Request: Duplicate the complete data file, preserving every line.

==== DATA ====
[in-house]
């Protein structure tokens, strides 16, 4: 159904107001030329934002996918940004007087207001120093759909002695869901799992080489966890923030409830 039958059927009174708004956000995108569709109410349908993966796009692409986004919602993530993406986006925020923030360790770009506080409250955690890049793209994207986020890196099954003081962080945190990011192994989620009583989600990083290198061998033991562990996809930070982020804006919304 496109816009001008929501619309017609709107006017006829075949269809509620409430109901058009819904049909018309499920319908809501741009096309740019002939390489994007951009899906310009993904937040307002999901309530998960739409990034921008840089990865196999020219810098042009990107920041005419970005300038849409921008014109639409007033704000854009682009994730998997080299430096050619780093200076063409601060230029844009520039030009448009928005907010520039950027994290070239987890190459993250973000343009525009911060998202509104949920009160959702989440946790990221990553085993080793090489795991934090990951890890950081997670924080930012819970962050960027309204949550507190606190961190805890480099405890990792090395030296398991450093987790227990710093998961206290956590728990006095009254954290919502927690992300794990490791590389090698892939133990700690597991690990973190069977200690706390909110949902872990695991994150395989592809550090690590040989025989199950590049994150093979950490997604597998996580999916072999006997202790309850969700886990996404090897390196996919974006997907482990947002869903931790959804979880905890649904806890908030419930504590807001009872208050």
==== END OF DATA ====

[in-house]
């Protein structure tokens, strides 16, 4: 159904107001030329934002996918940004007087207001120093759909002695869901799992080489966890923030409830 039958059927009174708004956000995108569709109410349908993966796009692409986004919602993530993406986006925020923030360790770009506080409250955690890049793209994207986020890196099954003081962080945190990011192994989620009583989600990083290198061998033991562990996809930070982020804006919304 496109816009001008929501619309017609709107006017006829075949269809509620409430109901058009819904049909018309499920319908809501741009096309740019002939390489994007951009899906310009993904937040307002999901309530998960739409990034921008840089990865196999020219810098042009990107920041005419970005300038849409921008014109639409007033704000854009682009994730998997080299430096050619780093200076063409601060230029844009520039030009448009928005907010520039950027994290070239987890190459993250973000343009525009911060998202509104949920009160959702989440946790990221990553085993080793090489795991934090990951890890950081997670924080930012819970962050960027309204949550507190606190961190805890480099405890990792090395030296398991450093987790227990710093998961206290956590728990006095009254954290919502927690992300794990490791590389090698892939133990700690597991690990973190069977200690706390909110949902872990695991994150395989592809550090690590040989025989199950590049994150093979950490997604597998996580999916072999006997202790309850969700886990996404090897390196996919974006997907482990947002869903931790959804979880905890649904806890908030419930504590807001009872208050």